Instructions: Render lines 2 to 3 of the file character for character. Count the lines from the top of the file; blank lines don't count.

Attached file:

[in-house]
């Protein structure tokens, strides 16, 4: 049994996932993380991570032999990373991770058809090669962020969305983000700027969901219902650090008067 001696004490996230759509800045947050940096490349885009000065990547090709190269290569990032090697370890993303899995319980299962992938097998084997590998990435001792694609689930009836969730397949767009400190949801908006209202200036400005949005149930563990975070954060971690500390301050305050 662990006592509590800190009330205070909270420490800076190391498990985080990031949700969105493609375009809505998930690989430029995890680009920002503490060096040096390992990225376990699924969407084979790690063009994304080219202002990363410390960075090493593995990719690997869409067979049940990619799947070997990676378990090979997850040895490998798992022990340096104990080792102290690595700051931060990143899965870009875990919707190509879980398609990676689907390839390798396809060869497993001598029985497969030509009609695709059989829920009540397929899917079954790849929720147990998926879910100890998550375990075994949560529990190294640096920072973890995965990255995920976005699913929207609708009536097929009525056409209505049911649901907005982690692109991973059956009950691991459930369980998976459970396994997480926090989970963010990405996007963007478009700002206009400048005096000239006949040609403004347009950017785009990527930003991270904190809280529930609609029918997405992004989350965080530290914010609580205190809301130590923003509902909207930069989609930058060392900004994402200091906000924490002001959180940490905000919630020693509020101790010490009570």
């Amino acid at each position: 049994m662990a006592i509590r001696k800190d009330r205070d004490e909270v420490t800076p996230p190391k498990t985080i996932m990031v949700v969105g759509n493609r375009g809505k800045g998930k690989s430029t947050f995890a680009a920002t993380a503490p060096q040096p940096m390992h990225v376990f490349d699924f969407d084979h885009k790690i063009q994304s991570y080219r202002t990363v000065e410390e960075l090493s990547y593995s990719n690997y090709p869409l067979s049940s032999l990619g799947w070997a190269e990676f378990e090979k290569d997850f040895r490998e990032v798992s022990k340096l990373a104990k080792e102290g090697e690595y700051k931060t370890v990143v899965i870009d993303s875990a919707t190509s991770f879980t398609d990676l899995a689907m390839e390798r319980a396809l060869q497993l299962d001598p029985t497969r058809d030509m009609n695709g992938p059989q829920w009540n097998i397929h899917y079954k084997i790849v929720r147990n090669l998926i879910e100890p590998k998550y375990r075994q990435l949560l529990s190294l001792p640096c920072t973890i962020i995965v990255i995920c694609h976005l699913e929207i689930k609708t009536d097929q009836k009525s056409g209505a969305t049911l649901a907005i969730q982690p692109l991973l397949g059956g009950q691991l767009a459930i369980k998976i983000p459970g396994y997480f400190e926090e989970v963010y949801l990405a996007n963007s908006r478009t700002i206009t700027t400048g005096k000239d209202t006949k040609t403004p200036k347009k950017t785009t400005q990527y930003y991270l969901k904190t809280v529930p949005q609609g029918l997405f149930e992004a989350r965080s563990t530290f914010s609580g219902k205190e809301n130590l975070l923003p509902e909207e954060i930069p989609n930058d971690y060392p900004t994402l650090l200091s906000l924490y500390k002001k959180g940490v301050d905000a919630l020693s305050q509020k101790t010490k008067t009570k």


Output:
């Protein structure tokens, strides 16, 4: 049994996932993380991570032999990373991770058809090669962020969305983000700027969901219902650090008067 001696004490996230759509800045947050940096490349885009000065990547090709190269290569990032090697370890993303899995319980299962992938097998084997590998990435001792694609689930009836969730397949767009400190949801908006209202200036400005949005149930563990975070954060971690500390301050305050 662990006592509590800190009330205070909270420490800076190391498990985080990031949700969105493609375009809505998930690989430029995890680009920002503490060096040096390992990225376990699924969407084979790690063009994304080219202002990363410390960075090493593995990719690997869409067979049940990619799947070997990676378990090979997850040895490998798992022990340096104990080792102290690595700051931060990143899965870009875990919707190509879980398609990676689907390839390798396809060869497993001598029985497969030509009609695709059989829920009540397929899917079954790849929720147990998926879910100890998550375990075994949560529990190294640096920072973890995965990255995920976005699913929207609708009536097929009525056409209505049911649901907005982690692109991973059956009950691991459930369980998976459970396994997480926090989970963010990405996007963007478009700002206009400048005096000239006949040609403004347009950017785009990527930003991270904190809280529930609609029918997405992004989350965080530290914010609580205190809301130590923003509902909207930069989609930058060392900004994402200091906000924490002001959180940490905000919630020693509020101790010490009570």
């Amino acid at each position: 049994m662990a006592i509590r001696k800190d009330r205070d004490e909270v420490t800076p996230p190391k498990t985080i996932m990031v949700v969105g759509n493609r375009g809505k800045g998930k690989s430029t947050f995890a680009a920002t993380a503490p060096q040096p940096m390992h990225v376990f490349d699924f969407d084979h885009k790690i063009q994304s991570y080219r202002t990363v000065e410390e960075l090493s990547y593995s990719n690997y090709p869409l067979s049940s032999l990619g799947w070997a190269e990676f378990e090979k290569d997850f040895r490998e990032v798992s022990k340096l990373a104990k080792e102290g090697e690595y700051k931060t370890v990143v899965i870009d993303s875990a919707t190509s991770f879980t398609d990676l899995a689907m390839e390798r319980a396809l060869q497993l299962d001598p029985t497969r058809d030509m009609n695709g992938p059989q829920w009540n097998i397929h899917y079954k084997i790849v929720r147990n090669l998926i879910e100890p590998k998550y375990r075994q990435l949560l529990s190294l001792p640096c920072t973890i962020i995965v990255i995920c694609h976005l699913e929207i689930k609708t009536d097929q009836k009525s056409g209505a969305t049911l649901a907005i969730q982690p692109l991973l397949g059956g009950q691991l767009a459930i369980k998976i983000p459970g396994y997480f400190e926090e989970v963010y949801l990405a996007n963007s908006r478009t700002i206009t700027t400048g005096k000239d209202t006949k040609t403004p200036k347009k950017t785009t400005q990527y930003y991270l969901k904190t809280v529930p949005q609609g029918l997405f149930e992004a989350r965080s563990t530290f914010s609580g219902k205190e809301n130590l975070l923003p509902e909207e954060i930069p989609n930058d971690y060392p900004t994402l650090l200091s906000l924490y500390k002001k959180g940490v301050d905000a919630l020693s305050q509020k101790t010490k008067t009570k």